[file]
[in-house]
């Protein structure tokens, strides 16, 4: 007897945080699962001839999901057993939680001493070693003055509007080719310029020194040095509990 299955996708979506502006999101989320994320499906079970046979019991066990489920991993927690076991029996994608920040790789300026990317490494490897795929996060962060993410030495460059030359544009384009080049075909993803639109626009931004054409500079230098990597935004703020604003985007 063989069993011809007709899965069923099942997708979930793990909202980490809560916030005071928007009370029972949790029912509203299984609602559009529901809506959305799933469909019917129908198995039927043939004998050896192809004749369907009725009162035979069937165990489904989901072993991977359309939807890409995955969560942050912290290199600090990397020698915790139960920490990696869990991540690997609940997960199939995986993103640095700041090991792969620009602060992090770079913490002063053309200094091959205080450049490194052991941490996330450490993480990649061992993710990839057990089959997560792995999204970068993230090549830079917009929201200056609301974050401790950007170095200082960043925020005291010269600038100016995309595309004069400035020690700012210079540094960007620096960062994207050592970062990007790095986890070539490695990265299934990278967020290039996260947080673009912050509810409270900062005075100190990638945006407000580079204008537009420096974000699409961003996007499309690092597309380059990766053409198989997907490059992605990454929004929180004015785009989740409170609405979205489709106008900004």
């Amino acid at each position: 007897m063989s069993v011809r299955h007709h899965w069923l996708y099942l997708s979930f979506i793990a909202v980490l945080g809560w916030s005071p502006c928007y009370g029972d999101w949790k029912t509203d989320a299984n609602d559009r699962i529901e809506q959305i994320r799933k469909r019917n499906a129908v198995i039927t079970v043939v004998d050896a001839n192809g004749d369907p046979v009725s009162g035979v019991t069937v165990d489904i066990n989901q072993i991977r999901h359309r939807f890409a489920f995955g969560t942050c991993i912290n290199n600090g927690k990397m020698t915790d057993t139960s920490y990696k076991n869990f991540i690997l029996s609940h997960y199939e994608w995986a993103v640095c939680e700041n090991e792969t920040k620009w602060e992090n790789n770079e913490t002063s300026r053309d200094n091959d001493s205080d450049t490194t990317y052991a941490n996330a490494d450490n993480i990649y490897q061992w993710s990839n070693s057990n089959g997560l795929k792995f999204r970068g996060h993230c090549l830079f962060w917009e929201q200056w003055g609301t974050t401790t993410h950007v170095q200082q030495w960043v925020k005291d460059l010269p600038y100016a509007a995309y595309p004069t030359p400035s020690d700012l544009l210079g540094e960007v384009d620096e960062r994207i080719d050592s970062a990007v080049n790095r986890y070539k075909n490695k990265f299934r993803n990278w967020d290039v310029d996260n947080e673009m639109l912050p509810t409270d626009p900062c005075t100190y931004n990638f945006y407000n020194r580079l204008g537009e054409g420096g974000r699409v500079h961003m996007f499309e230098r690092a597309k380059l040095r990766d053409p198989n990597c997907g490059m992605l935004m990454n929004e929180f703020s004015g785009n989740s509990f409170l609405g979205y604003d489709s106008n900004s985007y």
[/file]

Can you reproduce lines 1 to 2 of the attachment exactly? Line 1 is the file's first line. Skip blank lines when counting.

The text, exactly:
[in-house]
């Protein structure tokens, strides 16, 4: 007897945080699962001839999901057993939680001493070693003055509007080719310029020194040095509990 299955996708979506502006999101989320994320499906079970046979019991066990489920991993927690076991029996994608920040790789300026990317490494490897795929996060962060993410030495460059030359544009384009080049075909993803639109626009931004054409500079230098990597935004703020604003985007 063989069993011809007709899965069923099942997708979930793990909202980490809560916030005071928007009370029972949790029912509203299984609602559009529901809506959305799933469909019917129908198995039927043939004998050896192809004749369907009725009162035979069937165990489904989901072993991977359309939807890409995955969560942050912290290199600090990397020698915790139960920490990696869990991540690997609940997960199939995986993103640095700041090991792969620009602060992090770079913490002063053309200094091959205080450049490194052991941490996330450490993480990649061992993710990839057990089959997560792995999204970068993230090549830079917009929201200056609301974050401790950007170095200082960043925020005291010269600038100016995309595309004069400035020690700012210079540094960007620096960062994207050592970062990007790095986890070539490695990265299934990278967020290039996260947080673009912050509810409270900062005075100190990638945006407000580079204008537009420096974000699409961003996007499309690092597309380059990766053409198989997907490059992605990454929004929180004015785009989740409170609405979205489709106008900004």